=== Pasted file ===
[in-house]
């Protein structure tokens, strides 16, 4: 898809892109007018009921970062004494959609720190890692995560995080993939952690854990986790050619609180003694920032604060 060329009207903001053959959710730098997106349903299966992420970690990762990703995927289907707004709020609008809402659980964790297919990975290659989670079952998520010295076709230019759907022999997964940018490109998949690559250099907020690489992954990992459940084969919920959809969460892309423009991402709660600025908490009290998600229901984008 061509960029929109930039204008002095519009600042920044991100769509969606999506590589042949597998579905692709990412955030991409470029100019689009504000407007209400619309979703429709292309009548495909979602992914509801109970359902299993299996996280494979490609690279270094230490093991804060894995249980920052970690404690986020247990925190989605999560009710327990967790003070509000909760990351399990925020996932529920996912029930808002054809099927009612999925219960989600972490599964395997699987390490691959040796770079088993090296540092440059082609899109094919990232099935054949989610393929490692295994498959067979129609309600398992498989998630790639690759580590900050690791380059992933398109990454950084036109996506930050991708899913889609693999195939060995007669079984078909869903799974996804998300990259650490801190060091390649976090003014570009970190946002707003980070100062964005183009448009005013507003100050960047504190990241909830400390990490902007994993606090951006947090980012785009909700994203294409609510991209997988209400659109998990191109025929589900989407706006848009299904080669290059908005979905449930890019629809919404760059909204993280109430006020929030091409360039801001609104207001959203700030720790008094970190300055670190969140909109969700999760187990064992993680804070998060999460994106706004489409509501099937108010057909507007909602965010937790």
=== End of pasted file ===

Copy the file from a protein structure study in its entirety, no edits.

[in-house]
């Protein structure tokens, strides 16, 4: 898809892109007018009921970062004494959609720190890692995560995080993939952690854990986790050619609180003694920032604060 060329009207903001053959959710730098997106349903299966992420970690990762990703995927289907707004709020609008809402659980964790297919990975290659989670079952998520010295076709230019759907022999997964940018490109998949690559250099907020690489992954990992459940084969919920959809969460892309423009991402709660600025908490009290998600229901984008 061509960029929109930039204008002095519009600042920044991100769509969606999506590589042949597998579905692709990412955030991409470029100019689009504000407007209400619309979703429709292309009548495909979602992914509801109970359902299993299996996280494979490609690279270094230490093991804060894995249980920052970690404690986020247990925190989605999560009710327990967790003070509000909760990351399990925020996932529920996912029930808002054809099927009612999925219960989600972490599964395997699987390490691959040796770079088993090296540092440059082609899109094919990232099935054949989610393929490692295994498959067979129609309600398992498989998630790639690759580590900050690791380059992933398109990454950084036109996506930050991708899913889609693999195939060995007669079984078909869903799974996804998300990259650490801190060091390649976090003014570009970190946002707003980070100062964005183009448009005013507003100050960047504190990241909830400390990490902007994993606090951006947090980012785009909700994203294409609510991209997988209400659109998990191109025929589900989407706006848009299904080669290059908005979905449930890019629809919404760059909204993280109430006020929030091409360039801001609104207001959203700030720790008094970190300055670190969140909109969700999760187990064992993680804070998060999460994106706004489409509501099937108010057909507007909602965010937790």